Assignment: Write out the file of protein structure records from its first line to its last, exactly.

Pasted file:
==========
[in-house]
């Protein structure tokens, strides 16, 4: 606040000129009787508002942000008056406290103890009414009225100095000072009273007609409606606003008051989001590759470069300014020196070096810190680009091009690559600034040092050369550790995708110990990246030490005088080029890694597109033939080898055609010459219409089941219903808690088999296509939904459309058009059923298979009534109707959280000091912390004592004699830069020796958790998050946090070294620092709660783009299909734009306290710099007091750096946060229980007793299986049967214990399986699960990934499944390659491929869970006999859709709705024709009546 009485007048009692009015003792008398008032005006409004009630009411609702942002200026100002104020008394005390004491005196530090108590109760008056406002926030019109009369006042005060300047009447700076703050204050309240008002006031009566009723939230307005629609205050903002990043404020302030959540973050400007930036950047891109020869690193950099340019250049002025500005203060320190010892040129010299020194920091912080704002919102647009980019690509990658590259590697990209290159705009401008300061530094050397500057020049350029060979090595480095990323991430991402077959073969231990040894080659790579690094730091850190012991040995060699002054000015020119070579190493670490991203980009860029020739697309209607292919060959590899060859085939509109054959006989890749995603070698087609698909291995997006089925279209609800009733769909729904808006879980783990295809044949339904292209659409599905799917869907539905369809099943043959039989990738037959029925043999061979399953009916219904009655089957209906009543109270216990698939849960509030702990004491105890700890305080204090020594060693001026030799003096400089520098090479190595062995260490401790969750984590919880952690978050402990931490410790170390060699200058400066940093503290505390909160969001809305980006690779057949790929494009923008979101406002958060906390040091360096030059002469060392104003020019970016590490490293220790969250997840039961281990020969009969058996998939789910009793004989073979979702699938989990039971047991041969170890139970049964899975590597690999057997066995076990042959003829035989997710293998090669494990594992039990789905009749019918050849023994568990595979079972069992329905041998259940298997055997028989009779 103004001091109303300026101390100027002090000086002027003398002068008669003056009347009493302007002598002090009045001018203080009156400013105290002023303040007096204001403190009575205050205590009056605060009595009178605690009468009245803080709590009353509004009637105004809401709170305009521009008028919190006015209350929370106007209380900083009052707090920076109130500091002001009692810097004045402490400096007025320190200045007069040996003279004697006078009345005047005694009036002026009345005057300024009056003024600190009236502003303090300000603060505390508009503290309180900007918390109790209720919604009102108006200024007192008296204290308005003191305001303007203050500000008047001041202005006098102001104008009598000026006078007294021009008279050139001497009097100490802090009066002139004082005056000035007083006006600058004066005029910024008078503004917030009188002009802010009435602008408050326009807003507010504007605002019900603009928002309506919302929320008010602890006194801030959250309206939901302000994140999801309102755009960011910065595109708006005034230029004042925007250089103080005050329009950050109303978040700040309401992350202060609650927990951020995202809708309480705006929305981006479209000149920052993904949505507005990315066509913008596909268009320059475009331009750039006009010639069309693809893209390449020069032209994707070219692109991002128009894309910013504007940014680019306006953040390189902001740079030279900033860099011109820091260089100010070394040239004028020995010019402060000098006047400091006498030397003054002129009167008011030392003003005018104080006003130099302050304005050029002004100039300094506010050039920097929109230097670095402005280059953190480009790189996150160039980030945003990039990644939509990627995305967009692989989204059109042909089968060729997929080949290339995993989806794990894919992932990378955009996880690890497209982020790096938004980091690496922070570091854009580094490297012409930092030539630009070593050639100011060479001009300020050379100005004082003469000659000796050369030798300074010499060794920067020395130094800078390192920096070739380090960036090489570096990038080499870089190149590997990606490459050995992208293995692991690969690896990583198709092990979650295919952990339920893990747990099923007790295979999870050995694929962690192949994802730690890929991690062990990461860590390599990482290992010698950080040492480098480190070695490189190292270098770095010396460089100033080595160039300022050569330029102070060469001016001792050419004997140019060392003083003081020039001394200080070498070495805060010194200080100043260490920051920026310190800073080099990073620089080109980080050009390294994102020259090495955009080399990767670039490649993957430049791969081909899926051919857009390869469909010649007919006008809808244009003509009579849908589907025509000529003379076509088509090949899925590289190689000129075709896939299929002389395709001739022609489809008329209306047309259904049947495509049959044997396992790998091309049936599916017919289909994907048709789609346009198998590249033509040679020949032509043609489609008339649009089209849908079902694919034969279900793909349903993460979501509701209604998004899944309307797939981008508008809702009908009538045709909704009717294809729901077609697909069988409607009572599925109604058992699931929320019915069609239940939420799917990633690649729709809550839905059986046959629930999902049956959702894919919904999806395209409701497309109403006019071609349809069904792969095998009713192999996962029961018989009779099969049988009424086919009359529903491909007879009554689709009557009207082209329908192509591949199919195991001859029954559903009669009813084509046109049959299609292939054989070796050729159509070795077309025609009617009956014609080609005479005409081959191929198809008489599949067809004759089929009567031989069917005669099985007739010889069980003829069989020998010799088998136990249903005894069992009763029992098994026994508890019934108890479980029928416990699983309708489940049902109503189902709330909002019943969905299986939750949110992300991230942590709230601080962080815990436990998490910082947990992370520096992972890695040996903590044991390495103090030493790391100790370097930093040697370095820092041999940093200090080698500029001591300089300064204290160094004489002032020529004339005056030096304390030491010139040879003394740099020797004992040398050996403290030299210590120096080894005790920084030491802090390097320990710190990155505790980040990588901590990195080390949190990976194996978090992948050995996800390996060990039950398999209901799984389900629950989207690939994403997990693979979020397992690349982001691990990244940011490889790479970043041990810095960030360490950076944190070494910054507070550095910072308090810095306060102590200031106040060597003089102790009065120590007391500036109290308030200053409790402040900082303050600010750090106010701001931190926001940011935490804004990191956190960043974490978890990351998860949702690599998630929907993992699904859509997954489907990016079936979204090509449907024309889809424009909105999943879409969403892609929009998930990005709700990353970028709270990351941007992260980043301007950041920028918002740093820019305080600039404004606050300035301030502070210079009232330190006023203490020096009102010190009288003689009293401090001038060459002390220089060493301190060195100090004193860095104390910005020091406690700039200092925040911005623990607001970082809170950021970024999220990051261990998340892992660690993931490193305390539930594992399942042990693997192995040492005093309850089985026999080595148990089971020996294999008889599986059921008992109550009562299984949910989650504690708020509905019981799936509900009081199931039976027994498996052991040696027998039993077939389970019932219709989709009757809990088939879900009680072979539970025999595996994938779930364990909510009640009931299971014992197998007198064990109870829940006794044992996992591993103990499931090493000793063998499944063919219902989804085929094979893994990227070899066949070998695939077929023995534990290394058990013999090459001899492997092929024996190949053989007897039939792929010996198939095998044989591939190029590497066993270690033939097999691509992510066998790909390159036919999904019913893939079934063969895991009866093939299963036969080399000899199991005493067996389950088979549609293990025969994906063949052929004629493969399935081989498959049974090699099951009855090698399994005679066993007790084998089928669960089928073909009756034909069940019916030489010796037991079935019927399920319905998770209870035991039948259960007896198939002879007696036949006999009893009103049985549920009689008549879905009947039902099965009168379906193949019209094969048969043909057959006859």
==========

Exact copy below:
[in-house]
């Protein structure tokens, strides 16, 4: 606040000129009787508002942000008056406290103890009414009225100095000072009273007609409606606003008051989001590759470069300014020196070096810190680009091009690559600034040092050369550790995708110990990246030490005088080029890694597109033939080898055609010459219409089941219903808690088999296509939904459309058009059923298979009534109707959280000091912390004592004699830069020796958790998050946090070294620092709660783009299909734009306290710099007091750096946060229980007793299986049967214990399986699960990934499944390659491929869970006999859709709705024709009546 009485007048009692009015003792008398008032005006409004009630009411609702942002200026100002104020008394005390004491005196530090108590109760008056406002926030019109009369006042005060300047009447700076703050204050309240008002006031009566009723939230307005629609205050903002990043404020302030959540973050400007930036950047891109020869690193950099340019250049002025500005203060320190010892040129010299020194920091912080704002919102647009980019690509990658590259590697990209290159705009401008300061530094050397500057020049350029060979090595480095990323991430991402077959073969231990040894080659790579690094730091850190012991040995060699002054000015020119070579190493670490991203980009860029020739697309209607292919060959590899060859085939509109054959006989890749995603070698087609698909291995997006089925279209609800009733769909729904808006879980783990295809044949339904292209659409599905799917869907539905369809099943043959039989990738037959029925043999061979399953009916219904009655089957209906009543109270216990698939849960509030702990004491105890700890305080204090020594060693001026030799003096400089520098090479190595062995260490401790969750984590919880952690978050402990931490410790170390060699200058400066940093503290505390909160969001809305980006690779057949790929494009923008979101406002958060906390040091360096030059002469060392104003020019970016590490490293220790969250997840039961281990020969009969058996998939789910009793004989073979979702699938989990039971047991041969170890139970049964899975590597690999057997066995076990042959003829035989997710293998090669494990594992039990789905009749019918050849023994568990595979079972069992329905041998259940298997055997028989009779 103004001091109303300026101390100027002090000086002027003398002068008669003056009347009493302007002598002090009045001018203080009156400013105290002023303040007096204001403190009575205050205590009056605060009595009178605690009468009245803080709590009353509004009637105004809401709170305009521009008028919190006015209350929370106007209380900083009052707090920076109130500091002001009692810097004045402490400096007025320190200045007069040996003279004697006078009345005047005694009036002026009345005057300024009056003024600190009236502003303090300000603060505390508009503290309180900007918390109790209720919604009102108006200024007192008296204290308005003191305001303007203050500000008047001041202005006098102001104008009598000026006078007294021009008279050139001497009097100490802090009066002139004082005056000035007083006006600058004066005029910024008078503004917030009188002009802010009435602008408050326009807003507010504007605002019900603009928002309506919302929320008010602890006194801030959250309206939901302000994140999801309102755009960011910065595109708006005034230029004042925007250089103080005050329009950050109303978040700040309401992350202060609650927990951020995202809708309480705006929305981006479209000149920052993904949505507005990315066509913008596909268009320059475009331009750039006009010639069309693809893209390449020069032209994707070219692109991002128009894309910013504007940014680019306006953040390189902001740079030279900033860099011109820091260089100010070394040239004028020995010019402060000098006047400091006498030397003054002129009167008011030392003003005018104080006003130099302050304005050029002004100039300094506010050039920097929109230097670095402005280059953190480009790189996150160039980030945003990039990644939509990627995305967009692989989204059109042909089968060729997929080949290339995993989806794990894919992932990378955009996880690890497209982020790096938004980091690496922070570091854009580094490297012409930092030539630009070593050639100011060479001009300020050379100005004082003469000659000796050369030798300074010499060794920067020395130094800078390192920096070739380090960036090489570096990038080499870089190149590997990606490459050995992208293995692991690969690896990583198709092990979650295919952990339920893990747990099923007790295979999870050995694929962690192949994802730690890929991690062990990461860590390599990482290992010698950080040492480098480190070695490189190292270098770095010396460089100033080595160039300022050569330029102070060469001016001792050419004997140019060392003083003081020039001394200080070498070495805060010194200080100043260490920051920026310190800073080099990073620089080109980080050009390294994102020259090495955009080399990767670039490649993957430049791969081909899926051919857009390869469909010649007919006008809808244009003509009579849908589907025509000529003379076509088509090949899925590289190689000129075709896939299929002389395709001739022609489809008329209306047309259904049947495509049959044997396992790998091309049936599916017919289909994907048709789609346009198998590249033509040679020949032509043609489609008339649009089209849908079902694919034969279900793909349903993460979501509701209604998004899944309307797939981008508008809702009908009538045709909704009717294809729901077609697909069988409607009572599925109604058992699931929320019915069609239940939420799917990633690649729709809550839905059986046959629930999902049956959702894919919904999806395209409701497309109403006019071609349809069904792969095998009713192999996962029961018989009779099969049988009424086919009359529903491909007879009554689709009557009207082209329908192509591949199919195991001859029954559903009669009813084509046109049959299609292939054989070796050729159509070795077309025609009617009956014609080609005479005409081959191929198809008489599949067809004759089929009567031989069917005669099985007739010889069980003829069989020998010799088998136990249903005894069992009763029992098994026994508890019934108890479980029928416990699983309708489940049902109503189902709330909002019943969905299986939750949110992300991230942590709230601080962080815990436990998490910082947990992370520096992972890695040996903590044991390495103090030493790391100790370097930093040697370095820092041999940093200090080698500029001591300089300064204290160094004489002032020529004339005056030096304390030491010139040879003394740099020797004992040398050996403290030299210590120096080894005790920084030491802090390097320990710190990155505790980040990588901590990195080390949190990976194996978090992948050995996800390996060990039950398999209901799984389900629950989207690939994403997990693979979020397992690349982001691990990244940011490889790479970043041990810095960030360490950076944190070494910054507070550095910072308090810095306060102590200031106040060597003089102790009065120590007391500036109290308030200053409790402040900082303050600010750090106010701001931190926001940011935490804004990191956190960043974490978890990351998860949702690599998630929907993992699904859509997954489907990016079936979204090509449907024309889809424009909105999943879409969403892609929009998930990005709700990353970028709270990351941007992260980043301007950041920028918002740093820019305080600039404004606050300035301030502070210079009232330190006023203490020096009102010190009288003689009293401090001038060459002390220089060493301190060195100090004193860095104390910005020091406690700039200092925040911005623990607001970082809170950021970024999220990051261990998340892992660690993931490193305390539930594992399942042990693997192995040492005093309850089985026999080595148990089971020996294999008889599986059921008992109550009562299984949910989650504690708020509905019981799936509900009081199931039976027994498996052991040696027998039993077939389970019932219709989709009757809990088939879900009680072979539970025999595996994938779930364990909510009640009931299971014992197998007198064990109870829940006794044992996992591993103990499931090493000793063998499944063919219902989804085929094979893994990227070899066949070998695939077929023995534990290394058990013999090459001899492997092929024996190949053989007897039939792929010996198939095998044989591939190029590497066993270690033939097999691509992510066998790909390159036919999904019913893939079934063969895991009866093939299963036969080399000899199991005493067996389950088979549609293990025969994906063949052929004629493969399935081989498959049974090699099951009855090698399994005679066993007790084998089928669960089928073909009756034909069940019916030489010796037991079935019927399920319905998770209870035991039948259960007896198939002879007696036949006999009893009103049985549920009689008549879905009947039902099965009168379906193949019209094969048969043909057959006859």